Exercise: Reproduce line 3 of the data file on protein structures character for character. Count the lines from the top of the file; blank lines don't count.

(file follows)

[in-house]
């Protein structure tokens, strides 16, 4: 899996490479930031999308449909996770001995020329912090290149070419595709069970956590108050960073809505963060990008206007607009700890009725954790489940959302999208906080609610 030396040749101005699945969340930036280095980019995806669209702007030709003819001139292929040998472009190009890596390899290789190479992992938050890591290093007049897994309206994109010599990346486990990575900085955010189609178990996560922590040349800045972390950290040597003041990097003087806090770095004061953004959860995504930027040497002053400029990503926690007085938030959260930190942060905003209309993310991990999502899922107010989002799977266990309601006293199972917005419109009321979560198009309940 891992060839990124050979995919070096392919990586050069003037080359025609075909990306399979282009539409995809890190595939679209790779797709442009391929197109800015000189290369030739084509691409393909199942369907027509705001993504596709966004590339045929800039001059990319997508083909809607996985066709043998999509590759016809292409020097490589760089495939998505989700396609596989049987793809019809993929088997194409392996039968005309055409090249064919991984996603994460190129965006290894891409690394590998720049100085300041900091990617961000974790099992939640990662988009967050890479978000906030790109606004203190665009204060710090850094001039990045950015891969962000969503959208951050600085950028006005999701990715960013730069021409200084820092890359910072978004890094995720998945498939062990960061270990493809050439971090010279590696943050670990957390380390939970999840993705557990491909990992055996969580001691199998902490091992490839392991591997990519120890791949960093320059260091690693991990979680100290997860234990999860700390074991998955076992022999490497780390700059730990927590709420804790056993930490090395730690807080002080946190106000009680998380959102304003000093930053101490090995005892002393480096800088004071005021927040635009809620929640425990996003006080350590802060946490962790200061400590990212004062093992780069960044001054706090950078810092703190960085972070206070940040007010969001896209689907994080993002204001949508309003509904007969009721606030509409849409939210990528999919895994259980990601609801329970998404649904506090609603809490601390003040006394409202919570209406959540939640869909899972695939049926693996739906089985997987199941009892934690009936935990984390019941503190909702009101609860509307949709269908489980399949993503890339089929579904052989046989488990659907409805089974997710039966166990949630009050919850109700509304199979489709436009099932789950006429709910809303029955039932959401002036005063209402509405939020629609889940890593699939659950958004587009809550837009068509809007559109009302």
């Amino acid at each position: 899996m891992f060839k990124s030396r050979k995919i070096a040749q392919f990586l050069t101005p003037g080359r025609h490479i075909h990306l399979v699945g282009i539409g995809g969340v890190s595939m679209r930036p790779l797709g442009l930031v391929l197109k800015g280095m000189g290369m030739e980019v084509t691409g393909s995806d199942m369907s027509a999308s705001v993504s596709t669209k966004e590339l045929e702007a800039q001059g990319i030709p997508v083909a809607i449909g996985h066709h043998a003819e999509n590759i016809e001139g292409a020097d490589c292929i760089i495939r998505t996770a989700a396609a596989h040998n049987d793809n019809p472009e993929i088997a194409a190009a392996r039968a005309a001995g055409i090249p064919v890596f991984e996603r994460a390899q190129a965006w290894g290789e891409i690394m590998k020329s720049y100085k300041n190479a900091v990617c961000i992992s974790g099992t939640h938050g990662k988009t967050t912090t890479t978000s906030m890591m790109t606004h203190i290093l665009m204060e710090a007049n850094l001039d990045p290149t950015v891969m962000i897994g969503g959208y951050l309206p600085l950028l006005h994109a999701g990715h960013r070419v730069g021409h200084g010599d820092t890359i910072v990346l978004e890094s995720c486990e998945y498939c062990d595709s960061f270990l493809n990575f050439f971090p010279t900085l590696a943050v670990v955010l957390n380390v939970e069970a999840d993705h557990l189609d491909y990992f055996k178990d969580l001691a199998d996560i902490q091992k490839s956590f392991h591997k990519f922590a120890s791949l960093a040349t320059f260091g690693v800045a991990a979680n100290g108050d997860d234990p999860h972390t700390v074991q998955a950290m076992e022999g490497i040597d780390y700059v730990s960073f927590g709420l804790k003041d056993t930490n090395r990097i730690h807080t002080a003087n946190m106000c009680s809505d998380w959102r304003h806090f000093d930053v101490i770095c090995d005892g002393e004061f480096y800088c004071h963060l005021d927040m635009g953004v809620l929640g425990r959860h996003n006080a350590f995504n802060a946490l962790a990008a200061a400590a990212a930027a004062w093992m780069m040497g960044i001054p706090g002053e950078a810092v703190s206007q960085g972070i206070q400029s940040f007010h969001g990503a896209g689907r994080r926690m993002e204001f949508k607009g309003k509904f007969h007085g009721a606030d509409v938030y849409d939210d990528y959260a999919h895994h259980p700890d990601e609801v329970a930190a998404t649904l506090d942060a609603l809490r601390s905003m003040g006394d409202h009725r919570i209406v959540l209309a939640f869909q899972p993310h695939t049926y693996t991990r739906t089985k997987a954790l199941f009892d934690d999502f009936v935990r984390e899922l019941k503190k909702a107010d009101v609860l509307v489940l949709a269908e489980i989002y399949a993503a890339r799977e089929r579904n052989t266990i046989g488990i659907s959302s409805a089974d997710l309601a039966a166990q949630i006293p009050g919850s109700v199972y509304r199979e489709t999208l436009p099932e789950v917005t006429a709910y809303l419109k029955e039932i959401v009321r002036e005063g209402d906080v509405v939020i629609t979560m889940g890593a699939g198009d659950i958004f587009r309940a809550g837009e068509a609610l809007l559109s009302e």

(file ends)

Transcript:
């Amino acid at each position: 899996m891992f060839k990124s030396r050979k995919i070096a040749q392919f990586l050069t101005p003037g080359r025609h490479i075909h990306l399979v699945g282009i539409g995809g969340v890190s595939m679209r930036p790779l797709g442009l930031v391929l197109k800015g280095m000189g290369m030739e980019v084509t691409g393909s995806d199942m369907s027509a999308s705001v993504s596709t669209k966004e590339l045929e702007a800039q001059g990319i030709p997508v083909a809607i449909g996985h066709h043998a003819e999509n590759i016809e001139g292409a020097d490589c292929i760089i495939r998505t996770a989700a396609a596989h040998n049987d793809n019809p472009e993929i088997a194409a190009a392996r039968a005309a001995g055409i090249p064919v890596f991984e996603r994460a390899q190129a965006w290894g290789e891409i690394m590998k020329s720049y100085k300041n190479a900091v990617c961000i992992s974790g099992t939640h938050g990662k988009t967050t912090t890479t978000s906030m890591m790109t606004h203190i290093l665009m204060e710090a007049n850094l001039d990045p290149t950015v891969m962000i897994g969503g959208y951050l309206p600085l950028l006005h994109a999701g990715h960013r070419v730069g021409h200084g010599d820092t890359i910072v990346l978004e890094s995720c486990e998945y498939c062990d595709s960061f270990l493809n990575f050439f971090p010279t900085l590696a943050v670990v955010l957390n380390v939970e069970a999840d993705h557990l189609d491909y990992f055996k178990d969580l001691a199998d996560i902490q091992k490839s956590f392991h591997k990519f922590a120890s791949l960093a040349t320059f260091g690693v800045a991990a979680n100290g108050d997860d234990p999860h972390t700390v074991q998955a950290m076992e022999g490497i040597d780390y700059v730990s960073f927590g709420l804790k003041d056993t930490n090395r990097i730690h807080t002080a003087n946190m106000c009680s809505d998380w959102r304003h806090f000093d930053v101490i770095c090995d005892g002393e004061f480096y800088c004071h963060l005021d927040m635009g953004v809620l929640g425990r959860h996003n006080a350590f995504n802060a946490l962790a990008a200061a400590a990212a930027a004062w093992m780069m040497g960044i001054p706090g002053e950078a810092v703190s206007q960085g972070i206070q400029s940040f007010h969001g990503a896209g689907r994080r926690m993002e204001f949508k607009g309003k509904f007969h007085g009721a606030d509409v938030y849409d939210d990528y959260a999919h895994h259980p700890d990601e609801v329970a930190a998404t649904l506090d942060a609603l809490r601390s905003m003040g006394d409202h009725r919570i209406v959540l209309a939640f869909q899972p993310h695939t049926y693996t991990r739906t089985k997987a954790l199941f009892d934690d999502f009936v935990r984390e899922l019941k503190k909702a107010d009101v609860l509307v489940l949709a269908e489980i989002y399949a993503a890339r799977e089929r579904n052989t266990i046989g488990i659907s959302s409805a089974d997710l309601a039966a166990q949630i006293p009050g919850s109700v199972y509304r199979e489709t999208l436009p099932e789950v917005t006429a709910y809303l419109k029955e039932i959401v009321r002036e005063g209402d906080v509405v939020i629609t979560m889940g890593a699939g198009d659950i958004f587009r309940a809550g837009e068509a609610l809007l559109s009302e």